AUGUSTA, Maine — Ranked-choice voting might have kept Gov. Paul LePage out of office, but a Bangor Daily News simulation cast some doubt on the impact of the “spoiler” phenomenon that many left of center have blamed for his 2010 and 2014 election wins.
The results paint a muddled picture of the change to elections under Question 5 on the Nov. 8 ballot, which would move Maine to ranked-choice voting in gubernatorial, congressional and legislative elections with three or more candidates, barring constitutional concerns.
In these elections, a winner is declared if a majority picks a candidate as their first choice. But if not, the candidate with the lowest number of first-place votes is eliminated and second-place votes for that candidate are reallocated. The process is repeated until someone wins a majority.
The push comes after nine of Maine’s last 11 gubernatorial elections — including the Republican governor’s wins in 2010 and 2014 — were decided by a plurality and not a majority of voters.
Advocates of ranked-choice voting say it will allow Mainers to pick preferred candidates and minimize the strategic voting that Maine saw when most left-of-center voters rallied behind independent Eliot Cutler in 2010 and Democrat Mike Michaud in 2014, but not enough to prevent a LePage victory.
Strategic voting was still apparent in a BDN survey that put more than 900 people through an online re-run of both elections using ranked-choice voting. A statistical model favored a Cutler win in 2010 and a LePage win in 2014, despite a liberal exodus from Cutler to Michaud.
The BDN’s sample was self-selected, which means that many who signed up to participate are interested in ranked-choice voting, and it was heavily biased toward Democrats, who made up 50 percent of the sample to Republicans’ 8 percent. That means the voters in our sample likely behaved differently than a representative group of the Maine electorate.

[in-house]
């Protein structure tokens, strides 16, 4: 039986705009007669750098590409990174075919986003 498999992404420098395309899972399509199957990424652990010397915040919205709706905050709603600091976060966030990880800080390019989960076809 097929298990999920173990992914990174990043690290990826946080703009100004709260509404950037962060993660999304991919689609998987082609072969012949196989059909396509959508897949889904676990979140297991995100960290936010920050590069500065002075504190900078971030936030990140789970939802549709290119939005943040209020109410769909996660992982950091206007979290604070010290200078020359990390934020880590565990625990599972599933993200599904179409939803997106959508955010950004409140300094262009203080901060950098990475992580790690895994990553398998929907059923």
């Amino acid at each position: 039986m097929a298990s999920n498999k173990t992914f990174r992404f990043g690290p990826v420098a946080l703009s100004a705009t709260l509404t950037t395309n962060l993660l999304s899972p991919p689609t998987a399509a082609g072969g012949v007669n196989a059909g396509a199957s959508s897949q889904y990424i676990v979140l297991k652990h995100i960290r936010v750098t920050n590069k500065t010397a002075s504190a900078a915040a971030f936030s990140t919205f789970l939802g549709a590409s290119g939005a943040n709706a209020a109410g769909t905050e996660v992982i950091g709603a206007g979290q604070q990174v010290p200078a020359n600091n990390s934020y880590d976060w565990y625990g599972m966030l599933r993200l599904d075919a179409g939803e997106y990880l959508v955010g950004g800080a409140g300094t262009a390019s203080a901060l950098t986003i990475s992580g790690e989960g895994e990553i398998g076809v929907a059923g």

To deal with this, we used actual results from 2010 and 2014 and paired them with choices indicated by those in our sample using a statistical technique called bootstrapping. We then simulated both elections 1,000 times with ranked choices. Data Scientist Jake Emerson dives more into the methodology on The Level.
Liberal voters’ rally around Cutler could have kept LePage out of office in 2010, but the governor may have still won in 2014.
LePage’s two elections are a motivation for many supporters of ranked-choice voting. Since his win with nearly 38 percent to Cutler’s 36 percent in 2010, advocates used it as an argument for the method, saying Cutler likely would have won.
During and after 2014’s campaign, Democrats labeled Cutler as a spoiler. However, he was on Fox News on Monday saying he could have won that year if ranked-choice voting were the law, even though he only got 8 percent of votes to LePage’s 48 percent and Michaud’s 43 percent.
But the BDN’s model found that while he would have been favored in 2010 under a ranked-choice system, LePage may have taken the 2014 election.